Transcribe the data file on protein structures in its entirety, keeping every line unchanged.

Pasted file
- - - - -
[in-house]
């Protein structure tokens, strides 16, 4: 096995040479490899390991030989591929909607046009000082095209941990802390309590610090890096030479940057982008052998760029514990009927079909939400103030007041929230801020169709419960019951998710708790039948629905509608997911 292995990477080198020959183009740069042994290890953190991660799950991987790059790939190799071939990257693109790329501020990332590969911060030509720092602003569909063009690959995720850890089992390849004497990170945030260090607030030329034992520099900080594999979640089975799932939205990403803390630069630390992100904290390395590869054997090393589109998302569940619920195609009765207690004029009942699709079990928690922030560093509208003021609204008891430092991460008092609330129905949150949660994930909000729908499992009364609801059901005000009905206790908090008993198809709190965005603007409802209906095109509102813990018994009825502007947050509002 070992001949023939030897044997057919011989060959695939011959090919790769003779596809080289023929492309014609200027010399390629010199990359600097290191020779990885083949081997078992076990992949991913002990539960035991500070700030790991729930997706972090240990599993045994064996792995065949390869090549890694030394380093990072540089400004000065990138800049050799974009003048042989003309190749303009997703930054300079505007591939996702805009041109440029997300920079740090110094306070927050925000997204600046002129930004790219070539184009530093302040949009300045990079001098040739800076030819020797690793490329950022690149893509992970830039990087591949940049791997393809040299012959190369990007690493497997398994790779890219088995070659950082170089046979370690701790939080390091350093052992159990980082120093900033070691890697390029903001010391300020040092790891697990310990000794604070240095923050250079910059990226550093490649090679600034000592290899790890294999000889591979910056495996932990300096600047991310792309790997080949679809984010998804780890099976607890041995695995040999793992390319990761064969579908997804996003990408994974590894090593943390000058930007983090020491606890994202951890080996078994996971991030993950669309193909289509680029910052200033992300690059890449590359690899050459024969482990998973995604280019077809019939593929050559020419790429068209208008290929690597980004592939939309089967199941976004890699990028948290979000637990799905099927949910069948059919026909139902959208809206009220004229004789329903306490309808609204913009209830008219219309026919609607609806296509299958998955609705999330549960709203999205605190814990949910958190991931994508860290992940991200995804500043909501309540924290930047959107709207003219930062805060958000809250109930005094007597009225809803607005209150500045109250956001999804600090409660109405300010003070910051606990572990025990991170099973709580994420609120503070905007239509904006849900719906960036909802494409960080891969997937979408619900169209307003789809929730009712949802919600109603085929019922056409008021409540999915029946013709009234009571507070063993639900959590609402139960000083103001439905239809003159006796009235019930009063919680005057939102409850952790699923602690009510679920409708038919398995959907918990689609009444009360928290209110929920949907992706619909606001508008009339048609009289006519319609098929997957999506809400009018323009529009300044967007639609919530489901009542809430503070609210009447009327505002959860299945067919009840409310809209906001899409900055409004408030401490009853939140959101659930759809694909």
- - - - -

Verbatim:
[in-house]
């Protein structure tokens, strides 16, 4: 096995040479490899390991030989591929909607046009000082095209941990802390309590610090890096030479940057982008052998760029514990009927079909939400103030007041929230801020169709419960019951998710708790039948629905509608997911 292995990477080198020959183009740069042994290890953190991660799950991987790059790939190799071939990257693109790329501020990332590969911060030509720092602003569909063009690959995720850890089992390849004497990170945030260090607030030329034992520099900080594999979640089975799932939205990403803390630069630390992100904290390395590869054997090393589109998302569940619920195609009765207690004029009942699709079990928690922030560093509208003021609204008891430092991460008092609330129905949150949660994930909000729908499992009364609801059901005000009905206790908090008993198809709190965005603007409802209906095109509102813990018994009825502007947050509002 070992001949023939030897044997057919011989060959695939011959090919790769003779596809080289023929492309014609200027010399390629010199990359600097290191020779990885083949081997078992076990992949991913002990539960035991500070700030790991729930997706972090240990599993045994064996792995065949390869090549890694030394380093990072540089400004000065990138800049050799974009003048042989003309190749303009997703930054300079505007591939996702805009041109440029997300920079740090110094306070927050925000997204600046002129930004790219070539184009530093302040949009300045990079001098040739800076030819020797690793490329950022690149893509992970830039990087591949940049791997393809040299012959190369990007690493497997398994790779890219088995070659950082170089046979370690701790939080390091350093052992159990980082120093900033070691890697390029903001010391300020040092790891697990310990000794604070240095923050250079910059990226550093490649090679600034000592290899790890294999000889591979910056495996932990300096600047991310792309790997080949679809984010998804780890099976607890041995695995040999793992390319990761064969579908997804996003990408994974590894090593943390000058930007983090020491606890994202951890080996078994996971991030993950669309193909289509680029910052200033992300690059890449590359690899050459024969482990998973995604280019077809019939593929050559020419790429068209208008290929690597980004592939939309089967199941976004890699990028948290979000637990799905099927949910069948059919026909139902959208809206009220004229004789329903306490309808609204913009209830008219219309026919609607609806296509299958998955609705999330549960709203999205605190814990949910958190991931994508860290992940991200995804500043909501309540924290930047959107709207003219930062805060958000809250109930005094007597009225809803607005209150500045109250956001999804600090409660109405300010003070910051606990572990025990991170099973709580994420609120503070905007239509904006849900719906960036909802494409960080891969997937979408619900169209307003789809929730009712949802919600109603085929019922056409008021409540999915029946013709009234009571507070063993639900959590609402139960000083103001439905239809003159006796009235019930009063919680005057939102409850952790699923602690009510679920409708038919398995959907918990689609009444009360928290209110929920949907992706619909606001508008009339048609009289006519319609098929997957999506809400009018323009529009300044967007639609919530489901009542809430503070609210009447009327505002959860299945067919009840409310809209906001899409900055409004408030401490009853939140959101659930759809694909």